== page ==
It's a basic principle of relativity (both special and general) that if you measure speed locally the fastest speed you can travel is the speed of light. My favourite way to explain this is that it's a consequence of the geometry of spacetime. In fact I've just answered a question on this: Special Relativity Second Postulate
In special relativity the local invariance of the speed of light means there is absolutely no way to travel faster than light, however in general relativity this limitation no longer exists globally. It still isn't possible to travel faster than light relative to spacetime, but in GR spacetime itself can stretch and carry matter along with it, and the net effect is that FTL travel is possible - though physically unlikely.
The most commonly quoted example of this is the Alcubierre drive, varients of which crop up regularly in Science Fiction. Another is the wormhole, though the physics of wormholes are far subtler than (most) SciFi books think.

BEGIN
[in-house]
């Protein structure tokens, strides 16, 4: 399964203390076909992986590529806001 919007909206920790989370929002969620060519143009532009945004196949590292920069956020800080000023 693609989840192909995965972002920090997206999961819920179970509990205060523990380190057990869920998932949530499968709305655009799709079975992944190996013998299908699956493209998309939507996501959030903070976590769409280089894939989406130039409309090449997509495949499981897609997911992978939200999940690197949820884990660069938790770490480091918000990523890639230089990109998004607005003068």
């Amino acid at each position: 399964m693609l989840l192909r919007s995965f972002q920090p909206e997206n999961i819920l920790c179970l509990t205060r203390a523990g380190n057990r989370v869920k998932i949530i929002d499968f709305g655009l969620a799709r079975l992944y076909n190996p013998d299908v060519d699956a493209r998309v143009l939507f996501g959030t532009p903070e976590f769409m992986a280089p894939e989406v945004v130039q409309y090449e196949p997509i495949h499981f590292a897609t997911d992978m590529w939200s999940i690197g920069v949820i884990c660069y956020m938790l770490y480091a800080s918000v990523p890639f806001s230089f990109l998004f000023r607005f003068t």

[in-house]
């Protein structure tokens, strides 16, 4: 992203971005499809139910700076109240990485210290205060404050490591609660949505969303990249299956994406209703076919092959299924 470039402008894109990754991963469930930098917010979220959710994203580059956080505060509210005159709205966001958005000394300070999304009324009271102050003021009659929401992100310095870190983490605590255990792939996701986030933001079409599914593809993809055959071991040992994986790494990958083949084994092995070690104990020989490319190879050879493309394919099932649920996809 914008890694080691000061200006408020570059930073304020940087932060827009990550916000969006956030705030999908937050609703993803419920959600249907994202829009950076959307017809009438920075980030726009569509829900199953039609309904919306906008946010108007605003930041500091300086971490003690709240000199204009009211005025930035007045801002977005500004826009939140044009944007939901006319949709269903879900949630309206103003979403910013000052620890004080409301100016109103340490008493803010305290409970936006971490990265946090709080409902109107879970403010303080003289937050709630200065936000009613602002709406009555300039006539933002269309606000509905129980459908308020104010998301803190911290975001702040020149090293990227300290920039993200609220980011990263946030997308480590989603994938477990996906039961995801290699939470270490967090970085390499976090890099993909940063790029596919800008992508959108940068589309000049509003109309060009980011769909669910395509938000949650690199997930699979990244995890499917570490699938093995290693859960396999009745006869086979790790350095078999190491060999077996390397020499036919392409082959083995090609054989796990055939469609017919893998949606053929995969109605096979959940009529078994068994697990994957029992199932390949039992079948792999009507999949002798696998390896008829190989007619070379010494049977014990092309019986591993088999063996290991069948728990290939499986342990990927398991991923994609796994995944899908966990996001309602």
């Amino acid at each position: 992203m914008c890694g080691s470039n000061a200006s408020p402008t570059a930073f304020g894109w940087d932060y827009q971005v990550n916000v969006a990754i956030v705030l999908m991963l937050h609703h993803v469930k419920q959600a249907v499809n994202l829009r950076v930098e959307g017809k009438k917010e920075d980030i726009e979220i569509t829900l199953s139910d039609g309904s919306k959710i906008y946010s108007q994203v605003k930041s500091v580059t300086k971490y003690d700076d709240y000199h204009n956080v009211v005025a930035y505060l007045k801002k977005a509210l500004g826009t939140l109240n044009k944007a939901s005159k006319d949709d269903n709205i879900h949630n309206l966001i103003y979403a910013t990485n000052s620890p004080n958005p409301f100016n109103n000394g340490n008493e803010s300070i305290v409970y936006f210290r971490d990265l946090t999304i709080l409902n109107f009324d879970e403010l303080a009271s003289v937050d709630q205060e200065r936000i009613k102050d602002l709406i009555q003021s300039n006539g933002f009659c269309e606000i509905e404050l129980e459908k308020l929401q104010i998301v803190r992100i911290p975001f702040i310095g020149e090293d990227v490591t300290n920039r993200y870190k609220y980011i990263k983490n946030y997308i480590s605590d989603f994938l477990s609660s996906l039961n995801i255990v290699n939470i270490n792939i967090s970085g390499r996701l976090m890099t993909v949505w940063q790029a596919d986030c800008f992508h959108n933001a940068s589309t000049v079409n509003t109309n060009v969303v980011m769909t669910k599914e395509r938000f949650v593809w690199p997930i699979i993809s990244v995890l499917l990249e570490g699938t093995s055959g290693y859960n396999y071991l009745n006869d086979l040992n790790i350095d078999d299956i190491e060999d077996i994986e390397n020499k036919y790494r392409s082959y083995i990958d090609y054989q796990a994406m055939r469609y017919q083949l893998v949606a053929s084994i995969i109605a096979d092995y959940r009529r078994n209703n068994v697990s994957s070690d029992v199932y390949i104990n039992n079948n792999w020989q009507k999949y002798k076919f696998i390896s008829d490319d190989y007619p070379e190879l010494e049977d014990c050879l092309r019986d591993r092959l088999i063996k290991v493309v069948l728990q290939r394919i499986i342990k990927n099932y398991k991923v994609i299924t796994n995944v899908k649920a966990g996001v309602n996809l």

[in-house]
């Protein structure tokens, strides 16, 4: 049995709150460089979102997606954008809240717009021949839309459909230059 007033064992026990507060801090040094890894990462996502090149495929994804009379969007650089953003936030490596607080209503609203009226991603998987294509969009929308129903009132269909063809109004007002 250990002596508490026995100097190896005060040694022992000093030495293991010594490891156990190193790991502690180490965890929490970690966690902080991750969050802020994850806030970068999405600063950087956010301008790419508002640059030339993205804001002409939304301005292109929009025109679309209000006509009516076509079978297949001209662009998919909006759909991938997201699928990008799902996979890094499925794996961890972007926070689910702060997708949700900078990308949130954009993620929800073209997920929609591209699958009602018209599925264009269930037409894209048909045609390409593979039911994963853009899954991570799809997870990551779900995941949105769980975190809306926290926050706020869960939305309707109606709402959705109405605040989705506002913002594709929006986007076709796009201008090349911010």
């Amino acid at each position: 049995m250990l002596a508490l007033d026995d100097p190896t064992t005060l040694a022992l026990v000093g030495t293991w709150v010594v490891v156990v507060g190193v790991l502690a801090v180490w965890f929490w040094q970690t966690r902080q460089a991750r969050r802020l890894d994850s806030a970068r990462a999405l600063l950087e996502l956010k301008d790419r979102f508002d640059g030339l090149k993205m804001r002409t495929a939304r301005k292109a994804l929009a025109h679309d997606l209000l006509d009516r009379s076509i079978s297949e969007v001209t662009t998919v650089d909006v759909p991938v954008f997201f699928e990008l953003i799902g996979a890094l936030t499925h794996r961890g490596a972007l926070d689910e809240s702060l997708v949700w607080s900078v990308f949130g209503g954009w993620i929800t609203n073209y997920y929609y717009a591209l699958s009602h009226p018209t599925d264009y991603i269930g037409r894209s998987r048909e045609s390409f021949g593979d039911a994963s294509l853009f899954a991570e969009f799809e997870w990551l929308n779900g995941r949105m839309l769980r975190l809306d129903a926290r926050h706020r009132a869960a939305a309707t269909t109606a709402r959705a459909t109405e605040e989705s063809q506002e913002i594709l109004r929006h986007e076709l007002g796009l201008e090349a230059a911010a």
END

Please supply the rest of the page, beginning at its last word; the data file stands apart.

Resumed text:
As a simple example of FTL motion, you probably know the universe is expanding and the recession speed of distant galaxies is (roughly) proportional to their distance. This means that if a galaxy is distant enough it must be moving faster than the speed of light relative to us. Note however that he distant galaxy isn't moving away from us in the sense that a bullet moves away from you when you fire a gun. Instead the spacetime in between us and the distant galaxy is expanding.
You'll probably find the Wikipedia article on faster than light travel an interesting read.